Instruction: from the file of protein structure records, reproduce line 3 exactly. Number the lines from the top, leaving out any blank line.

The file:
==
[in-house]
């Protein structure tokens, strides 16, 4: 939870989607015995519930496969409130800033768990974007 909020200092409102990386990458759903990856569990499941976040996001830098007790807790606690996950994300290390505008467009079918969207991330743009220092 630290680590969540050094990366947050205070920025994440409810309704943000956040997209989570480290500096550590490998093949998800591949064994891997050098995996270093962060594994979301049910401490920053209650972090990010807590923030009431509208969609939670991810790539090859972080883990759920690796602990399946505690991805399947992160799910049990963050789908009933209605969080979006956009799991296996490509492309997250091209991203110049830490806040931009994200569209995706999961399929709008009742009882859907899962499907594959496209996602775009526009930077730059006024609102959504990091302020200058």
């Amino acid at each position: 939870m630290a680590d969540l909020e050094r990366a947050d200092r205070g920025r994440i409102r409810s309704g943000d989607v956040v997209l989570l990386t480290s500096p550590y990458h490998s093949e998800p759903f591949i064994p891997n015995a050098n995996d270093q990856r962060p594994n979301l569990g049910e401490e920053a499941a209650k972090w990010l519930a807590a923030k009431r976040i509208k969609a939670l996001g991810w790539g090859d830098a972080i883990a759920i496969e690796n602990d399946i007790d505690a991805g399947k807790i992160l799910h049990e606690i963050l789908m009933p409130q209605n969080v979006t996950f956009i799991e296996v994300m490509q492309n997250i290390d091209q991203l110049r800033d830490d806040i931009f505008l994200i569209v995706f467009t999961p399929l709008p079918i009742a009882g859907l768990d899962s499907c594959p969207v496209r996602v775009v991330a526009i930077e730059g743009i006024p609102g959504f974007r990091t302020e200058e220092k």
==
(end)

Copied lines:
């Amino acid at each position: 939870m630290a680590d969540l909020e050094r990366a947050d200092r205070g920025r994440i409102r409810s309704g943000d989607v956040v997209l989570l990386t480290s500096p550590y990458h490998s093949e998800p759903f591949i064994p891997n015995a050098n995996d270093q990856r962060p594994n979301l569990g049910e401490e920053a499941a209650k972090w990010l519930a807590a923030k009431r976040i509208k969609a939670l996001g991810w790539g090859d830098a972080i883990a759920i496969e690796n602990d399946i007790d505690a991805g399947k807790i992160l799910h049990e606690i963050l789908m009933p409130q209605n969080v979006t996950f956009i799991e296996v994300m490509q492309n997250i290390d091209q991203l110049r800033d830490d806040i931009f505008l994200i569209v995706f467009t999961p399929l709008p079918i009742a009882g859907l768990d899962s499907c594959p969207v496209r996602v775009v991330a526009i930077e730059g743009i006024p609102g959504f974007r990091t302020e200058e220092k």